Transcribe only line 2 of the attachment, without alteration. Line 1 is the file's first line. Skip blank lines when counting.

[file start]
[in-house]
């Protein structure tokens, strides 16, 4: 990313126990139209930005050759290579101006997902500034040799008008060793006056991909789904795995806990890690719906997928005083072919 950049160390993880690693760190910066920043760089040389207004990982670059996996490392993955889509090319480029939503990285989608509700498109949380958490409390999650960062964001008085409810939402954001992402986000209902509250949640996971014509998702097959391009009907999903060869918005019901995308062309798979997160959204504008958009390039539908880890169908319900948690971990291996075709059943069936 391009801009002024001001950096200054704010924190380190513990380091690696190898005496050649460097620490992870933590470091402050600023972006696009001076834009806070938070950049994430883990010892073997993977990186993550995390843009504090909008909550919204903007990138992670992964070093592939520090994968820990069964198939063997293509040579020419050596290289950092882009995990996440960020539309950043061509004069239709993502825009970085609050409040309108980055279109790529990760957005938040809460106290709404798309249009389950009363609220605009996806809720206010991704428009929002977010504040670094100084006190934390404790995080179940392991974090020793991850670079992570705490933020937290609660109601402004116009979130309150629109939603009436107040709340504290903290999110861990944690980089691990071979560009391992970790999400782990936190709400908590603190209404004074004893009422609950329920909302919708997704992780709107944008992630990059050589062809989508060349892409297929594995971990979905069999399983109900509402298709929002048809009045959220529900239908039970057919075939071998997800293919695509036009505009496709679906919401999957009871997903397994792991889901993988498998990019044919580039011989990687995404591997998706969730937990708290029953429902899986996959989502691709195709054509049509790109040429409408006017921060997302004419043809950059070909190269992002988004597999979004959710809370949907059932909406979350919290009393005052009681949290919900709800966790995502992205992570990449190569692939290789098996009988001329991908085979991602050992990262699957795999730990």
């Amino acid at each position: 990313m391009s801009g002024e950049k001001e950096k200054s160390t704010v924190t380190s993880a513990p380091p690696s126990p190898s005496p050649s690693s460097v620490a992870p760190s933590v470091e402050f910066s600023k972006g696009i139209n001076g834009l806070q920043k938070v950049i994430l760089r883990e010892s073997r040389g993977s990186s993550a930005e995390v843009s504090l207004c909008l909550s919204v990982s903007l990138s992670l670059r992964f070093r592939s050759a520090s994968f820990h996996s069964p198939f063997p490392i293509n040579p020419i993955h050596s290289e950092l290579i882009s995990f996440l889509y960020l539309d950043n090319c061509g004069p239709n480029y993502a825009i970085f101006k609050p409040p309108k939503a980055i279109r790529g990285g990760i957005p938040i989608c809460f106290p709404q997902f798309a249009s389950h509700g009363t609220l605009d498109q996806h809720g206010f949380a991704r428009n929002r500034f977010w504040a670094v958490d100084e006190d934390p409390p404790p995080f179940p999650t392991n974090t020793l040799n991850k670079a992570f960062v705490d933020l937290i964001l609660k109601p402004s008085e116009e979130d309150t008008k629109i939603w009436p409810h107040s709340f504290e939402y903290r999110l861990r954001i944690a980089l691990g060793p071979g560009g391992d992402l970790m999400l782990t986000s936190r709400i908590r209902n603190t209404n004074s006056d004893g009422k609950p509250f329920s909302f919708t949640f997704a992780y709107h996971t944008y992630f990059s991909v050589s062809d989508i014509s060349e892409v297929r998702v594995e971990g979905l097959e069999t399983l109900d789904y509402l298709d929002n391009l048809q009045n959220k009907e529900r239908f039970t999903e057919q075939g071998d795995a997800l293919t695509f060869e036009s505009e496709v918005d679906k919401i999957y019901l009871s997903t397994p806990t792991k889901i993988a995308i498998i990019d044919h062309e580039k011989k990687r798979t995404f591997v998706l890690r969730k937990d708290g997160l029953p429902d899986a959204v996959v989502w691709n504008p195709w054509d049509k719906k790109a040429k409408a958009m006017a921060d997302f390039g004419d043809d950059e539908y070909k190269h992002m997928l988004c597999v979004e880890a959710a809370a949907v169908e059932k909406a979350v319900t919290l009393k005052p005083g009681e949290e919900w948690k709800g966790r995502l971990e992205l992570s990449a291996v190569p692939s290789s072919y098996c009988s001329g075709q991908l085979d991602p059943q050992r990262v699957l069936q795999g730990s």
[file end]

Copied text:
């Protein structure tokens, strides 16, 4: 990313126990139209930005050759290579101006997902500034040799008008060793006056991909789904795995806990890690719906997928005083072919 950049160390993880690693760190910066920043760089040389207004990982670059996996490392993955889509090319480029939503990285989608509700498109949380958490409390999650960062964001008085409810939402954001992402986000209902509250949640996971014509998702097959391009009907999903060869918005019901995308062309798979997160959204504008958009390039539908880890169908319900948690971990291996075709059943069936 391009801009002024001001950096200054704010924190380190513990380091690696190898005496050649460097620490992870933590470091402050600023972006696009001076834009806070938070950049994430883990010892073997993977990186993550995390843009504090909008909550919204903007990138992670992964070093592939520090994968820990069964198939063997293509040579020419050596290289950092882009995990996440960020539309950043061509004069239709993502825009970085609050409040309108980055279109790529990760957005938040809460106290709404798309249009389950009363609220605009996806809720206010991704428009929002977010504040670094100084006190934390404790995080179940392991974090020793991850670079992570705490933020937290609660109601402004116009979130309150629109939603009436107040709340504290903290999110861990944690980089691990071979560009391992970790999400782990936190709400908590603190209404004074004893009422609950329920909302919708997704992780709107944008992630990059050589062809989508060349892409297929594995971990979905069999399983109900509402298709929002048809009045959220529900239908039970057919075939071998997800293919695509036009505009496709679906919401999957009871997903397994792991889901993988498998990019044919580039011989990687995404591997998706969730937990708290029953429902899986996959989502691709195709054509049509790109040429409408006017921060997302004419043809950059070909190269992002988004597999979004959710809370949907059932909406979350919290009393005052009681949290919900709800966790995502992205992570990449190569692939290789098996009988001329991908085979991602050992990262699957795999730990």